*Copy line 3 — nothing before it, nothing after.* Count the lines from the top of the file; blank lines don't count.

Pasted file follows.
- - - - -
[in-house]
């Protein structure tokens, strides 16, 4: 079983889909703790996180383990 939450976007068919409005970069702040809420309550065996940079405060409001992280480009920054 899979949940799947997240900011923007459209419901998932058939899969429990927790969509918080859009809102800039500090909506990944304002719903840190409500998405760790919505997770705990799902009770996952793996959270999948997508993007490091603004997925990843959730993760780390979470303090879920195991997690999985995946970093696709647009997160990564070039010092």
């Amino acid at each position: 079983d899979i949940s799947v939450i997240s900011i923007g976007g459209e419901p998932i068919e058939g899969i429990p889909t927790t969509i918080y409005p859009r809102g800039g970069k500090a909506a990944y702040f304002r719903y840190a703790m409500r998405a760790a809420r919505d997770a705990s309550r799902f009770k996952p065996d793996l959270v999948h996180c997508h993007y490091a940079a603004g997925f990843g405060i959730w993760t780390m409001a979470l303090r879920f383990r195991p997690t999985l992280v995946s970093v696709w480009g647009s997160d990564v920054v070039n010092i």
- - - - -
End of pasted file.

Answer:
């Amino acid at each position: 079983d899979i949940s799947v939450i997240s900011i923007g976007g459209e419901p998932i068919e058939g899969i429990p889909t927790t969509i918080y409005p859009r809102g800039g970069k500090a909506a990944y702040f304002r719903y840190a703790m409500r998405a760790a809420r919505d997770a705990s309550r799902f009770k996952p065996d793996l959270v999948h996180c997508h993007y490091a940079a603004g997925f990843g405060i959730w993760t780390m409001a979470l303090r879920f383990r195991p997690t999985l992280v995946s970093v696709w480009g647009s997160d990564v920054v070039n010092i």